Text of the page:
A study to investigate preventive health care consultations in first opinion small animal practice in the UK, and the potential for increasing the benefit of them, has been announced by MSD Animal Health.

consultation
The study could bring benefits to vets, clients and patients by providing suggestions for a more effective consultation. Image: Igor Mojzes / fotolia.

The two-year study will be run in collaboration with the University of Nottingham Centre for Evidence-based Veterinary Medicine (CEVM).

The consultations to be examined include those where the owner presents his or her pet for a vaccination, parasite prevention or a routine check intended to help prevent health problems.

Consultation framework

Initial research showed preventive consultations tend to be more complex than other examinations and provide a great opportunity to improve patient health and welfare, according to MSD senior technical manager John Helps.

Re-examining the framework for these could result in more problematic health concerns being addressed at an early stage and, consequently, reduce the need for costly treatments in future.

It is hoped the study could bring benefits to vets, clients and patients by providing suggestions for a more effective consultation, and could also result in cost savings for small animal owners. Most importantly, patients will benefit from improved health and welfare.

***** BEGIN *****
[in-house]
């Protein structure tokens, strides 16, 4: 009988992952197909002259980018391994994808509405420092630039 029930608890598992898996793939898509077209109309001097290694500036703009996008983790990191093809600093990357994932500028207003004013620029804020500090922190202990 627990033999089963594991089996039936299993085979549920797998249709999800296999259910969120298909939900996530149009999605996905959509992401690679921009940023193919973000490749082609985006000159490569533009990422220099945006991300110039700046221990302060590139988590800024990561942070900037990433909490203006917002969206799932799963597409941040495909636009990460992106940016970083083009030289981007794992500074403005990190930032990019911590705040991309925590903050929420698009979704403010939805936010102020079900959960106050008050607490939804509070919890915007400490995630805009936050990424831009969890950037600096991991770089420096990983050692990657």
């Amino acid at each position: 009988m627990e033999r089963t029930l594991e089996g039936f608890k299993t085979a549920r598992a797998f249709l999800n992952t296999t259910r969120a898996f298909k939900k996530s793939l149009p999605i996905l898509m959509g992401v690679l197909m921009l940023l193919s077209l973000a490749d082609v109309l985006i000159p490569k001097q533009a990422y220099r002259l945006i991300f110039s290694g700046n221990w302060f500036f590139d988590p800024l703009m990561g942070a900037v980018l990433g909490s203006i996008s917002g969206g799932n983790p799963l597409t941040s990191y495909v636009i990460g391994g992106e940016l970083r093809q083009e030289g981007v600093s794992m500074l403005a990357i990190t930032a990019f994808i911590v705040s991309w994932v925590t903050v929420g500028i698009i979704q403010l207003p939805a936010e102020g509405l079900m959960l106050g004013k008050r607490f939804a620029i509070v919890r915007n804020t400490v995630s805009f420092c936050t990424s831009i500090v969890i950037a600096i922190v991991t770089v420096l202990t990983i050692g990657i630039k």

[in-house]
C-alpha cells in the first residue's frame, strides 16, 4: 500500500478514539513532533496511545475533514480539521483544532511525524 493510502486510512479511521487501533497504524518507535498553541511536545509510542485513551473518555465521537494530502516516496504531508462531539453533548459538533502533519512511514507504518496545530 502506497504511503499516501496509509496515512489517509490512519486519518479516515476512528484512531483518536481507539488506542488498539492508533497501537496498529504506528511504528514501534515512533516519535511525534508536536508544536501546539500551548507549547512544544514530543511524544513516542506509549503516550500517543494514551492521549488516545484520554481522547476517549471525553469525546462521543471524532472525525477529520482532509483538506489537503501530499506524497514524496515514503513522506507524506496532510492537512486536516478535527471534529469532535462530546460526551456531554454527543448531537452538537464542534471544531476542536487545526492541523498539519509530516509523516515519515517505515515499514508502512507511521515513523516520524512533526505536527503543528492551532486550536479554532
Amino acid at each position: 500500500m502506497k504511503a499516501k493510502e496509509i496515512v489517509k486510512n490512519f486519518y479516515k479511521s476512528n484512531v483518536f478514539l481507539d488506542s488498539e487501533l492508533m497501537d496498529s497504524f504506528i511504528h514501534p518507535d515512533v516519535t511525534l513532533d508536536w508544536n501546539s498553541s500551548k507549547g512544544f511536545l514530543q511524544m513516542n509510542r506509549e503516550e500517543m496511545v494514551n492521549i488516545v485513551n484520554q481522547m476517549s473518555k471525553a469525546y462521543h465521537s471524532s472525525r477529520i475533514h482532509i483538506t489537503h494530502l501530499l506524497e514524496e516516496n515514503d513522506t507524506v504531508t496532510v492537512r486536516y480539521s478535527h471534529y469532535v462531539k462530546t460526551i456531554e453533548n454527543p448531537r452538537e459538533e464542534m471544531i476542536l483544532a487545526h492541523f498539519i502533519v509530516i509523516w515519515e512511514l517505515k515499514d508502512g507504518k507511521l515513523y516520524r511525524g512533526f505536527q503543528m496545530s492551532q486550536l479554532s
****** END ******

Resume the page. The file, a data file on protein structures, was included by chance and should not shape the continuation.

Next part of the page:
Drawing attention

Rachel Dean
Dr Rachel Dean says the collaboration with MSD will provide new insights into preventive health care in small animals.

Mr Helps said: “This study is an opportunity to draw attention to potential health concerns in pets before they develop into serious conditions.”

The first stage of the study will involve a systematic review of existing published studies that have previously measured the success of preventive medicine consultations.

The second stage will interview clients and vets to understand their experiences and expectations of consultations and identify key areas for improvement, Mr Helps explained.

New insights

Rachel Dean, clinical associate professor in feline medicine and CEVM director, said the collaboration with MSD will provide new insights into preventive health care in small animals and support vets in delivering optimal care for their clients.

Dr Dean said: “It will ensure vets who regularly undertake preventive health care consultations are actively involved in this important research that could have significant benefits to many patients.

“The data from our early research has been compelling and, with the support of MSD, we now have the opportunity to continue the study and look forward to presenting our initial findings in the next six months.”

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